Nineteen years after effectively launching her acting career at Sundance with Gregg Araki's "The Doom Generation," Rose McGowan is back in Park City to launch her directing one with her accomplished directorial debut, the short film "Dawn."
Since becoming an icon to the hipster generation via Araki's lurid thriller, McGowan has made a career out of playing deadpan, glamor pusses, most notably in the first "Scream," TV's "Charmed," Robert Rodriguez's bloody Grindhouse homage "Planet Terror" and the teen cult comedy "Jawbreaker." She doesn't' star in "Dawn," but her fingerprints are all over the material from its satiric edge to its dark heart. The period pic concerns a closeted teenage girl (played by "God Bless America" breakout Tara Lynne Barr) who decides to walk on the wild side when she encounters a hunky gas station attendant. What unfolds over the course of their courtship is shocking, and best left a surprise.
Indiewire caught up with McGowan before Sundance to discuss her debut, why she feels like a natural born filmmaker, and her future feature film.
Has directing always been an interest of yours from the outset of your acting career?
I think directing was in the cards for me. I love organizing, directing and bossing everyone around. My brothers and sisters, I used to direct them in plays and put marks on the floors even though I didn’t understand what blocking was or what marks were. I had a set of porcelain dolls when I was little that I would make into marionettes with strings. So essentially, I didn’t realize I fell into acting very very accidentally. I didn’t move to Los Angeles because I was in mad love with it, but because I’ve been such a cinephile from such a young age I assumed that that was what I was meant to be doing and it didn’t occur to me until a bit later in the game that actually no, that wasn’t really the role I was meant to inhabit. It’s not a bad thing, it’s actually really freeing.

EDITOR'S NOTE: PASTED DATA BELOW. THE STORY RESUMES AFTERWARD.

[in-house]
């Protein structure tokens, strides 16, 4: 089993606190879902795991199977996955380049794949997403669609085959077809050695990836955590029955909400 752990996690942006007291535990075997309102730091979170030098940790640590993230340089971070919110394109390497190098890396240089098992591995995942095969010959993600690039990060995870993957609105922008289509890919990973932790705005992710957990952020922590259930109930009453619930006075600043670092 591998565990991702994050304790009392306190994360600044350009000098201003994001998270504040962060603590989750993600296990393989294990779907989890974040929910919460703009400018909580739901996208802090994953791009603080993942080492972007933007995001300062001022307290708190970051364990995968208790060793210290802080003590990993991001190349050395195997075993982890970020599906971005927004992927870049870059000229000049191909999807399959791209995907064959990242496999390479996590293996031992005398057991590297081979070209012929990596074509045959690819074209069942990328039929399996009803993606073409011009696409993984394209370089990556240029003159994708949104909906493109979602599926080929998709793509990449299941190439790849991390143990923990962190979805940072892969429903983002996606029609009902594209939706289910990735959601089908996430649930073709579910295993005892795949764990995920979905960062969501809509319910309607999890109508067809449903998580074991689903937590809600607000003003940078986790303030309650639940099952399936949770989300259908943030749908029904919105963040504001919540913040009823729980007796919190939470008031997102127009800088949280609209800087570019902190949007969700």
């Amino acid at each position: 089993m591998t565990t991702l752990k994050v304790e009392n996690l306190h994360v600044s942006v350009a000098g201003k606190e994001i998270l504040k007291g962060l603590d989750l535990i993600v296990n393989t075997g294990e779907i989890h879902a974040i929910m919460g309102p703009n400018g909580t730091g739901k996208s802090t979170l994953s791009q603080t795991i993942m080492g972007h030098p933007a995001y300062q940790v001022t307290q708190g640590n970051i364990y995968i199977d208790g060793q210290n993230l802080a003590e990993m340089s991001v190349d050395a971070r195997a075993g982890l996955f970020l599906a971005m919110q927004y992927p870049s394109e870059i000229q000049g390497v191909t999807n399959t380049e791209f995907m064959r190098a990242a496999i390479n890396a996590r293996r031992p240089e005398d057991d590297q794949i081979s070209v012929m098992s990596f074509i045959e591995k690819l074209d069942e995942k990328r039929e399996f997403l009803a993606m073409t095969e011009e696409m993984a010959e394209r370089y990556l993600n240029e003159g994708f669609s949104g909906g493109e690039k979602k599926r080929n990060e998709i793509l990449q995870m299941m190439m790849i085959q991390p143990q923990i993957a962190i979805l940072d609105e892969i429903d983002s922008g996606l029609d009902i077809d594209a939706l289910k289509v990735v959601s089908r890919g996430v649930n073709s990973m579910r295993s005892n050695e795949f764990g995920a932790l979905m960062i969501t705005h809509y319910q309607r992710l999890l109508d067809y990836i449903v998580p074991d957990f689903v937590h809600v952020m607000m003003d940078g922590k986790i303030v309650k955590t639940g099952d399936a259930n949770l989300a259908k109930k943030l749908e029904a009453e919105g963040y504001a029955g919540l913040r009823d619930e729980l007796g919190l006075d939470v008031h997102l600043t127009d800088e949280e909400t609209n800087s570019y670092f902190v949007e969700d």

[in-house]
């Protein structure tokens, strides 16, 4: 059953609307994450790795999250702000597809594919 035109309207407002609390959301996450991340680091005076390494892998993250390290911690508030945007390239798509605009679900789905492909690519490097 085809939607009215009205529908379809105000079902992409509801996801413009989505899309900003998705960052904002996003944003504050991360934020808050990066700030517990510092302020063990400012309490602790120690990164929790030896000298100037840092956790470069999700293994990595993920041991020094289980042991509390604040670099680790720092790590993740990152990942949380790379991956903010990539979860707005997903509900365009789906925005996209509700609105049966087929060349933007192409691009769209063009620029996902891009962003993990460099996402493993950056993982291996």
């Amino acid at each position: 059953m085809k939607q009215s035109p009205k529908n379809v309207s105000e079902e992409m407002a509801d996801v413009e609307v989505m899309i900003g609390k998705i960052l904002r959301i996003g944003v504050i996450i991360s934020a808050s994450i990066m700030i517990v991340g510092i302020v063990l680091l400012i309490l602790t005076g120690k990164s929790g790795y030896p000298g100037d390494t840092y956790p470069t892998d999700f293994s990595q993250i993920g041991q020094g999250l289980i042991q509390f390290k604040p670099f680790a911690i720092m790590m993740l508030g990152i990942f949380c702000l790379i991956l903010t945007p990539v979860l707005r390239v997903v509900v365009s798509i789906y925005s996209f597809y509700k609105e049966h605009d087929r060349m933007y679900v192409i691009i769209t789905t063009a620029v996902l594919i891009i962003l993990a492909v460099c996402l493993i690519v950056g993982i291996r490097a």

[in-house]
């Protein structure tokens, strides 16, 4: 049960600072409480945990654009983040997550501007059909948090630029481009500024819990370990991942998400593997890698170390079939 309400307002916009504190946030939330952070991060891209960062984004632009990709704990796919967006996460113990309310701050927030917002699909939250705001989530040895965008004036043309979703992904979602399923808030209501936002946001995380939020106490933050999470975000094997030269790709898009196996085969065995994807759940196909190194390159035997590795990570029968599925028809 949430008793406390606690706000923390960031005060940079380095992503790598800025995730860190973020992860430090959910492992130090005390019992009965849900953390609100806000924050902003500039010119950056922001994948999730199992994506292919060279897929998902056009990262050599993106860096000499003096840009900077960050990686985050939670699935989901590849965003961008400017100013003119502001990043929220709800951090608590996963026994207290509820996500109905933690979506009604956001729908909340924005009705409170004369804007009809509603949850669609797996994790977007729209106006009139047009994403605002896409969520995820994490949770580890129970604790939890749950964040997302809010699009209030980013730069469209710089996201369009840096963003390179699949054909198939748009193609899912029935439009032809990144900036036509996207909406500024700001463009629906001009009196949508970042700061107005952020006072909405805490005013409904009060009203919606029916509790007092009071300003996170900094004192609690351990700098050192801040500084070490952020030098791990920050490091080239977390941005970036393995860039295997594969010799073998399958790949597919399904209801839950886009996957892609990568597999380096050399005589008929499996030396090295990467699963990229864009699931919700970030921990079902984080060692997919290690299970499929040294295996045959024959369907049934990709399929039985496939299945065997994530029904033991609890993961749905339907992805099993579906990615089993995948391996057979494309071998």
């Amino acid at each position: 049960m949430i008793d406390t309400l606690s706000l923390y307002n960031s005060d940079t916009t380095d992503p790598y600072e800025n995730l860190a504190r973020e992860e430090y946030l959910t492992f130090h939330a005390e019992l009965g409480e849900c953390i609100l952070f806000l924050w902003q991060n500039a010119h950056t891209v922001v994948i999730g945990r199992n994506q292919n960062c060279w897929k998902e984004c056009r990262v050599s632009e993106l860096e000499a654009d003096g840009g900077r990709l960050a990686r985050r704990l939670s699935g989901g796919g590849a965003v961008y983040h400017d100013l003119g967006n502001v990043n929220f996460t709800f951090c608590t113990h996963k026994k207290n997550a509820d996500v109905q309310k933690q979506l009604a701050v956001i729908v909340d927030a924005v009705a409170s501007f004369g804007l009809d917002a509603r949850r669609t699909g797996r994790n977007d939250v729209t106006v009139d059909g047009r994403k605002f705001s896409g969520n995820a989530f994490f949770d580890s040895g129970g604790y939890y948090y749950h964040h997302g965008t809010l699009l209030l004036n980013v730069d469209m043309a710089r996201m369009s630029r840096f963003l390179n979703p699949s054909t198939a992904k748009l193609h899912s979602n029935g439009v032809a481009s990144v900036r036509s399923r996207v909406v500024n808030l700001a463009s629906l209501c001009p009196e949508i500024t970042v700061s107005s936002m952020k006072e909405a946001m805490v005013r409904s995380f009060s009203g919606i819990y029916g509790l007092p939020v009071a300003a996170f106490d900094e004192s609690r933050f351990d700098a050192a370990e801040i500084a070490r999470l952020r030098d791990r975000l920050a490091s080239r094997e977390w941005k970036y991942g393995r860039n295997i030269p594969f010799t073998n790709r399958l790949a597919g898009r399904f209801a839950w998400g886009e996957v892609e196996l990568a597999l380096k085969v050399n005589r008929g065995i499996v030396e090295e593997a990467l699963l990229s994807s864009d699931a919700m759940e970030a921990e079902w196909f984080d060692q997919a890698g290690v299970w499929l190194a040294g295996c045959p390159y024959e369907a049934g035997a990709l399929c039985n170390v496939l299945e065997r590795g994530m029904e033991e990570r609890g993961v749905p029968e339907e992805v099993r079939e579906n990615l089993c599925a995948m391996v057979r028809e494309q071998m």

It must be wild for you then to look back at the success you’ve had as an actress given how you fell into it.
I never felt particularly successful at it. I suppose making a living I’m successful, so that’s good because I didn’t come here with that ‘goddammit I need to be famous’ or something. It never felt like I had achieved much of anything. But for me, it was more about— I love the smells and the sounds of being on the set and everything about it and just immersing myself in set life. On days that I wasn’t filming as an actor, I would go down and work in the art department, I would go and work with the camera crew, I would go and work with the gaffers and go and work in every other area. Frankly, it was a lot more gratifying because I love jobs. I would rather be the conductor, it just makes me happier.
I used to think if anything I wanted to be a producer and I realized my talents are not in organizing and my talents are not in going out and trying to get people to give me money, so scratch that off the list. With directing, I kept waiting honestly for a massive amount of nerves to hit me and it just didn’t, it felt hands and gloves. I feel more nervous honestly every time before they say action. Before I deliver lines, my hearts start racing. My heart literally races out of my chest and I have nightmares that I’m not going to remember my lines, like really stupid things, and it’s like really after all this time, still?
There is not a minute of that when I’m directing, or doing production design or doing anything like that. It just feel like it's what I’m meant to be doing. Which is an amazing thing to find out. I wish, you know, I found that out 10 years ago.
So why make this leap to filmmaking only now? It sounds like it's been a long time coming for you.
Because I was working so much I never had time to kind of poke my head up and look around and question whether or not I actually like it. And the answer is really no, and that's hugely freeing. Terrifying, but hugely freeing.
I read that although you didn't write the screenplay for "Dawn," you're behind the shocking ending of M.A Fortin and Joshua John Miller's script. What were you trying to explore in making "Dawn"?
Well for me I wanted to kind of explore the subtext of how girls get molded into something that becomes so homogenized that you forget your internal signals like danger. I was fascinated by that. But the thing also is that I’m also inspired by European cinema. I think that Americans are generally stronger in stories. And Europeans, maybe, are better visually. And I wanted to try to marry those two together and I was really really lucky with the screenplay. I didn’t set out to make a short, I set out to make a movie, it just happened to be 17 minutes long. It would be a luxury to do one in 90 minutes.